The Mutant Mango
Binny, Zach, and Penny sat huddled together under the long table, as the footsteps and the whistling got louder and louder. Finally, a pair of well-worn workboots appeared directly in front of them. The whistling continued. Binny repeated over and over in her head a silent plea for the boots to turn around and walk straight out the door. Zach was afraid to breathe.
The whistling stopped. Before the kids could react, a face appeared, peering under the table and smiling broadly. At least it looked like a smile. It was hard to tell since it was almost completely upside down. Then the face spoke. “Seems crowded under there. Wanna come out?”
The kids looked at each other, not entirely sure what to do. Binny was the first to emerge, with Zach and Penny following uncertainly. The face belonged to an old man with pale white skin, rosy cheeks, and white hair. If the man were a bit heavier and had a beard he might have been Santa Claus.
He didn’t look like all the other employees. A plaid shirt completed his outfit, and his hands were dirty. It seemed clear to Binny that this man worked in the greenhouse. What did you call someone who tended to the plants in a greenhouse? A gardener? That didn’t seem quite right. “Hi.” Binny responded.
“You can’t see much from down there, don’t you think?” The Santa man addressed the children gently, chuckling.
The kids couldn’t help but smile. The man’s friendliness was infectious. “True.” Binny smiled back.
“What exactly are we looking at?” Penny interjected, curiosity getting the better of her.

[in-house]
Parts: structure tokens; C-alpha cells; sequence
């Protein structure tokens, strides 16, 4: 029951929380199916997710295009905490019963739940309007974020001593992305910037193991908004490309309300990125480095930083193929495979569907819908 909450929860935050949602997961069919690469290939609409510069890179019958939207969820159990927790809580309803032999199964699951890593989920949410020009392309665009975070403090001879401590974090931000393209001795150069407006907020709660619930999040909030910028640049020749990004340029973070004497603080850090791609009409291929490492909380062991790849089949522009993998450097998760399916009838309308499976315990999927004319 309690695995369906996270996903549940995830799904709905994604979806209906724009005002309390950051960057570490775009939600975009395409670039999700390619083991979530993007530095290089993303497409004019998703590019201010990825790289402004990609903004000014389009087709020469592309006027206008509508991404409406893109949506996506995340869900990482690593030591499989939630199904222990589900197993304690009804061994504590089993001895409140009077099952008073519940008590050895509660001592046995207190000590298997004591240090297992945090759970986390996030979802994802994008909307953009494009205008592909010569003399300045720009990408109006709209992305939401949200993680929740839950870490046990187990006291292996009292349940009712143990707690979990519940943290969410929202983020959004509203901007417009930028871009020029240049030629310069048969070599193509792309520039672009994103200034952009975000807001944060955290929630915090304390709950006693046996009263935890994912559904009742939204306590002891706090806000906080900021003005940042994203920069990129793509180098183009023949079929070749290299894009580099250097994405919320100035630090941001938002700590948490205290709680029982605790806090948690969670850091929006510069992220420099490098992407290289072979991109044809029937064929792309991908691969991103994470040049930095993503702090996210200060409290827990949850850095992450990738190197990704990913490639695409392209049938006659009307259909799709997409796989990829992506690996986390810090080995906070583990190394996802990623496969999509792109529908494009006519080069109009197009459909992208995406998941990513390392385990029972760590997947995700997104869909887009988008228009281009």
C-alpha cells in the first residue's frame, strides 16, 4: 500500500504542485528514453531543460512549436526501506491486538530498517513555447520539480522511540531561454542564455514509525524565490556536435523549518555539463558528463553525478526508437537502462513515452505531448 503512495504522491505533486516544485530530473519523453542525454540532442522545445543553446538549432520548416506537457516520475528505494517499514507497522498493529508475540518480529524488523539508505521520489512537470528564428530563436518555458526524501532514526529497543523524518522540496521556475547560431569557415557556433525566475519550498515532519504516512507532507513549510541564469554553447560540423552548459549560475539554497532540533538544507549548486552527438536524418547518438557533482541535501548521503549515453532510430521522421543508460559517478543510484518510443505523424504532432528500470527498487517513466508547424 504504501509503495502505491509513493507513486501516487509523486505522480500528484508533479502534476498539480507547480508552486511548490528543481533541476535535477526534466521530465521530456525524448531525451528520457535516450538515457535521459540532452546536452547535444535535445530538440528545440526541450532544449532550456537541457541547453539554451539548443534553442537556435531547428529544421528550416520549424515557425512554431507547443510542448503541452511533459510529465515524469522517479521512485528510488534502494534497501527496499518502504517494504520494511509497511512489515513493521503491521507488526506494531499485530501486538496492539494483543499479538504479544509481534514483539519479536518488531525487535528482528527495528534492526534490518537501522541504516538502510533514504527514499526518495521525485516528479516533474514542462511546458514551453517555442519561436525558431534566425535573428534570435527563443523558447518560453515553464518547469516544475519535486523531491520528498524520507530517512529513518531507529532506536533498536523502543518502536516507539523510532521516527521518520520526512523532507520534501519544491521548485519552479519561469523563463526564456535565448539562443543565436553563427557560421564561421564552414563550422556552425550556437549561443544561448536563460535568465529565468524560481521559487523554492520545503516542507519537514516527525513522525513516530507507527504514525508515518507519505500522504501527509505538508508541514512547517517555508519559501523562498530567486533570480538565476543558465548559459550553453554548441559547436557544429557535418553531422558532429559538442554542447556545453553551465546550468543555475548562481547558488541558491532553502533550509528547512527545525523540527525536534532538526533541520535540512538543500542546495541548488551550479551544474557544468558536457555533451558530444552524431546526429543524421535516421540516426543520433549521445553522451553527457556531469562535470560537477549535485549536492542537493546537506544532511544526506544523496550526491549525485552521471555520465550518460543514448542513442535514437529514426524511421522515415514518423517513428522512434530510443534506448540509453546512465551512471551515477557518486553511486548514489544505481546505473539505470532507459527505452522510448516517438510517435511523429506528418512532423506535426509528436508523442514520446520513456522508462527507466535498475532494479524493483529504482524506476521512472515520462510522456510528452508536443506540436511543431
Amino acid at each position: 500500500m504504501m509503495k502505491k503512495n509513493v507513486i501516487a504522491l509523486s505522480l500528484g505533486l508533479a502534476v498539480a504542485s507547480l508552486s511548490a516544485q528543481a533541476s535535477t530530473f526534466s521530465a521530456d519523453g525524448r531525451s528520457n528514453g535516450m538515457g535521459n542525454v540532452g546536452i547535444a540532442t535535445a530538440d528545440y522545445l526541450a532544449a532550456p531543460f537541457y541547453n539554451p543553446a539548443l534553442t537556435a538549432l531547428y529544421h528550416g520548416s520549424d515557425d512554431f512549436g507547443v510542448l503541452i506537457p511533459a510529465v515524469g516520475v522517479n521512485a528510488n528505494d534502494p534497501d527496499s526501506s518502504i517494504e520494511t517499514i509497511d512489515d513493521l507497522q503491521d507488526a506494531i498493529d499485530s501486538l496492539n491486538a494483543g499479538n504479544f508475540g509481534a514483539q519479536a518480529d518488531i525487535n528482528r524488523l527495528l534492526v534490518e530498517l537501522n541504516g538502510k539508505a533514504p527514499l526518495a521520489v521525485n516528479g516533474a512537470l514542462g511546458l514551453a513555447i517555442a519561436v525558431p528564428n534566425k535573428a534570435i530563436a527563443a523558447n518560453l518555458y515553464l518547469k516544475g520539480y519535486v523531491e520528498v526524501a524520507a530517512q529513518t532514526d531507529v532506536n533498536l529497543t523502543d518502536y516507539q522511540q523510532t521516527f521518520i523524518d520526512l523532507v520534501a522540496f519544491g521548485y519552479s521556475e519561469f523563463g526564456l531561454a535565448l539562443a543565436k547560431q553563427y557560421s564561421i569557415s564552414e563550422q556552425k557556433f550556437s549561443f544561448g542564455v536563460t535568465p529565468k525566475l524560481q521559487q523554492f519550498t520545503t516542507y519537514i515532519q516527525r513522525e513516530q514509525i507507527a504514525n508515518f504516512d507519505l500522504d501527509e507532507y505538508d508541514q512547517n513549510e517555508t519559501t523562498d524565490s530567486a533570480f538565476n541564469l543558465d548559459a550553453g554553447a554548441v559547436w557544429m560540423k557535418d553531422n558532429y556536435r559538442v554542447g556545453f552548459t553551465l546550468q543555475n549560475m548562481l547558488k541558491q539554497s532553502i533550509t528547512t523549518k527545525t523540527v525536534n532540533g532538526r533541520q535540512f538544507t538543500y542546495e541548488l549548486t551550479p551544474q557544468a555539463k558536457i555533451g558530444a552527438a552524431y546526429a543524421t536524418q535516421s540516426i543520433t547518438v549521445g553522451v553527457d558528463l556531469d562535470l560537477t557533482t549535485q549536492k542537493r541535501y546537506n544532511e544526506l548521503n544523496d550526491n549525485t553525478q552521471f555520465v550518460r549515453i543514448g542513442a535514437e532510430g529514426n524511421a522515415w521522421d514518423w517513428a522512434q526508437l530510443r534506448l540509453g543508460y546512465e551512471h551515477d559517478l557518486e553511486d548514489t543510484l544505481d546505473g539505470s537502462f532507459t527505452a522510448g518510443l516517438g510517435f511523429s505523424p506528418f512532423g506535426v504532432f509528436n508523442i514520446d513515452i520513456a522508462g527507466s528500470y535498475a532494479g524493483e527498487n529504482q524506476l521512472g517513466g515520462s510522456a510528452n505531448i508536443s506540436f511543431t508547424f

“That’s an excellent question. What are we looking at?” The man seemed positively thrilled to be asked. Binny imagined that the man didn’t get many visitors in the greenhouse. He continued, “We are looking at the entire catalog of flora that we grow here at Luce Laboratories. Mostly tropical species, hence the humid environment.” The man chuckled again as he wiped a bit of sweat from his brow.
“Why does a drug company need to grow tropical plants?” Now it was Zach’s turn to be curious.
The man produced something large and ovoid out of his pocket as he spoke. “Another excellent question, young man.” Zach was still suspicious but couldn’t help but soften a little at the compliment. The kids recognized the object as a mango. The man pulled a pocket knife out of his other pocket and started cutting into the fruit as he answered. “Well, our job here is to create compounds that heal people. And we believe that many of these compounds already exist in nature.”
The kids’ eyes fixated on the knife slicing through the fruit as they listened to the Santa-like man’s friendly explanation. “Long before there were pharmaceutical companies like Luce Laboratories, medicine men – and women,” he added looking at Binny and Penny, “found all sorts of plants growing that had healing properties. Have your parents ever put aloe on a burn?”